Two days ago, America voted for Donald J Trump as their next commander in chief.
A man who has promised to ban all Muslims from entering a nation founded by immigrants now has the power to sign bills into law. A man who has repeatedly called Mexicans “rapists” is now able to command the military. A man who has been accused by over ten different women (including a 13 years old) of rape or sexual assault is now entrusted with nuclear codes. A man who has threatened to punish women for exercising the right to an abortion can now appoint Supreme Court judges. A man who contends that climate change is a Chinese fraud now represents America in treaties and conferences around the world.
A wildly unstable predator who has spouted blatant lies and racist, sexist, homophobic, and xenophobic rhetoric throughout his campaign is now set to become the most powerful person in the world.
I am not American. As a Canadian, it’s tempting to distance myself and watch our downstairs neighbours battle it out. But as a woman, and as a person, for the sake of common humanity, I am fully invested in trumping hatred and fighting for those who rightly fear a Trump Presidency.
I’m scared too. I’m scared, and shocked, and confused, but mostly I’m angry. I’m angry that so many people benefitting under Obamacare will now worry their health coverage will be ripped away. I’m angry that immigrants and people of colour and LGBTQ+ peoples and other minorities living in America are the subject of so much ignorance and misplaced hate. I’m angry that the progress fought for with tooth, nail, and blood is now threatened by a GOP majority in both Houses. And I’m so fiercely, unbelievably angry that voters rather elect a misogynistic buffoon than allow an intelligent, qualified woman to achieve a position of power.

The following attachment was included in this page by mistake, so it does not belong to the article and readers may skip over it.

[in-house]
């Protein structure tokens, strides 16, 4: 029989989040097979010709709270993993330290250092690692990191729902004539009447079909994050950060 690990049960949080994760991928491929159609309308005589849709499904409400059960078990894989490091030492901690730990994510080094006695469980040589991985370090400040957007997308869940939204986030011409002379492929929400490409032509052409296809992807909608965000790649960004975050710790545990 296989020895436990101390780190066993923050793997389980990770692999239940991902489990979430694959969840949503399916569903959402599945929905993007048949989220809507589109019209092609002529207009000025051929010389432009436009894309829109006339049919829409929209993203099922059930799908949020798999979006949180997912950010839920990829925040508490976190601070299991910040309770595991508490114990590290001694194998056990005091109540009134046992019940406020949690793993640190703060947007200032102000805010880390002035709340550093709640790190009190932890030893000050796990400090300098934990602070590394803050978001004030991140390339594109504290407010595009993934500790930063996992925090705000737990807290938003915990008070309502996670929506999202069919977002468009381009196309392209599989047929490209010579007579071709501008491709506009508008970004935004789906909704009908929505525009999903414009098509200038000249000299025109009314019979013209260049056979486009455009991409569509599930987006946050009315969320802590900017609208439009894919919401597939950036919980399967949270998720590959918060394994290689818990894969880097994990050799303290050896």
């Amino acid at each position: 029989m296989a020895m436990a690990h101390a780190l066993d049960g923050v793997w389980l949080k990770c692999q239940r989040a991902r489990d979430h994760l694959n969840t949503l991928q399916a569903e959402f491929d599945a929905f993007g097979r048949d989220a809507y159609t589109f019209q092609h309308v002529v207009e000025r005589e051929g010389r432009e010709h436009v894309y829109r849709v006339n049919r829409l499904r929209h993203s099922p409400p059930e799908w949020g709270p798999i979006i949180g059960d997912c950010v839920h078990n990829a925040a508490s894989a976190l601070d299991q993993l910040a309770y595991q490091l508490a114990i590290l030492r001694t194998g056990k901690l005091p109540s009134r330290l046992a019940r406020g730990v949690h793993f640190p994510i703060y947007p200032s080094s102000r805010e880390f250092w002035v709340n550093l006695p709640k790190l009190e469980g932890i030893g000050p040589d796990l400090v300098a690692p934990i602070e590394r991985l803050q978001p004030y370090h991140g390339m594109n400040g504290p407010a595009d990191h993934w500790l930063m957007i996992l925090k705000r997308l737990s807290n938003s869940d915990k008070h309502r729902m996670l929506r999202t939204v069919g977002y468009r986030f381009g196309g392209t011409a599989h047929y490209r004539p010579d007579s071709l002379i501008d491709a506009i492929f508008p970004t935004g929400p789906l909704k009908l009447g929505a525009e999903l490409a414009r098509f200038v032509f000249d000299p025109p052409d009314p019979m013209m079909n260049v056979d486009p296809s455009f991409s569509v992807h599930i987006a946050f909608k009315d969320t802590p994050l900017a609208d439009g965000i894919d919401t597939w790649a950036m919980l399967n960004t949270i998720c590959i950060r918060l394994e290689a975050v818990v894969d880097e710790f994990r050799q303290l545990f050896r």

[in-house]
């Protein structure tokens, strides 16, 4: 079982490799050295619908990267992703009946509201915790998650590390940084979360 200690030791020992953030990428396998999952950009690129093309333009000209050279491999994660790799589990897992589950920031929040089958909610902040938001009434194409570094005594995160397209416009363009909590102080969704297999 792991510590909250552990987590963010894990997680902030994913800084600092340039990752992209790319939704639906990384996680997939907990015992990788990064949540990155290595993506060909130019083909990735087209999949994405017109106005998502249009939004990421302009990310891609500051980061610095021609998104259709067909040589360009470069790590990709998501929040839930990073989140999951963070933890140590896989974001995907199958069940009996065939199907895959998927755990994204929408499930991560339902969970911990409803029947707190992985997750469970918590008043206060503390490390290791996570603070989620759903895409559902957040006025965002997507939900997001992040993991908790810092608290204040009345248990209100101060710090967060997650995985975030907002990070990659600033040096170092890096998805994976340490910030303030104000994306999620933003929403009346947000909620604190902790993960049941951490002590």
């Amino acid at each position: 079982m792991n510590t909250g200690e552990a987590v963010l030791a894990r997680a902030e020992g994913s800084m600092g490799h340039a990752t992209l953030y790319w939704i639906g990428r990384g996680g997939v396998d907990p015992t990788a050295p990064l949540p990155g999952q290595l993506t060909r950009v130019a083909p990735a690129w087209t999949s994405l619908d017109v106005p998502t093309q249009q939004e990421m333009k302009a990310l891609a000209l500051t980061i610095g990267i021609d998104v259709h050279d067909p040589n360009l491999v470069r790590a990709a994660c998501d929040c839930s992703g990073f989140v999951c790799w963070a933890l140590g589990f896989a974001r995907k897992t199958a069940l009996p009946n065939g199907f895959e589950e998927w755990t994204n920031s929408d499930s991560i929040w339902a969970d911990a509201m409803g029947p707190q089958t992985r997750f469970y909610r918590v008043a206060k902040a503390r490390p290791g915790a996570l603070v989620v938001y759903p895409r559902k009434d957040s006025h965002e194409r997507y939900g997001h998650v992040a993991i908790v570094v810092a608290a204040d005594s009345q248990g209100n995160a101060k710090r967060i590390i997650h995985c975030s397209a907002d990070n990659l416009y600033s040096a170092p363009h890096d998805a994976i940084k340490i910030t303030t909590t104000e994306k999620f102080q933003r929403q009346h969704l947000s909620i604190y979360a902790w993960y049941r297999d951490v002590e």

The world feels like a colder place today. I, like many others, was baffled by Trump’s victory; perhaps I have coddled myself into a false sense of security through liberal news sources and progressive environments. Perhaps I am actually wildly out of touch with reality. This election result has taught me that we are not moving forward, and that sitting back and allowing time and generational change to solve the world’s problems is not enough.
If we only counted the votes of those between ages 18-25, this would have been the result. This is the future. This is the hope that we can strive for.
But to get there our anger needs to crystallize into an imperative to fight oppression, to battle ignorance, and to uphold humanity. I don’t know how to make it better, and I don’t know how to make a difference within a system that so obviously hates women, but I do know that we need to keep going. Right now the world seems off tilt, a hateful, bitter place, and Trump’s victory feels like a personal attack on many different identities.
But our focus has narrowed, our cause has solidified, and we are unified. We won the popular vote. We know that things are not okay. Donald Trump is in office, and we are not going to contain our anger.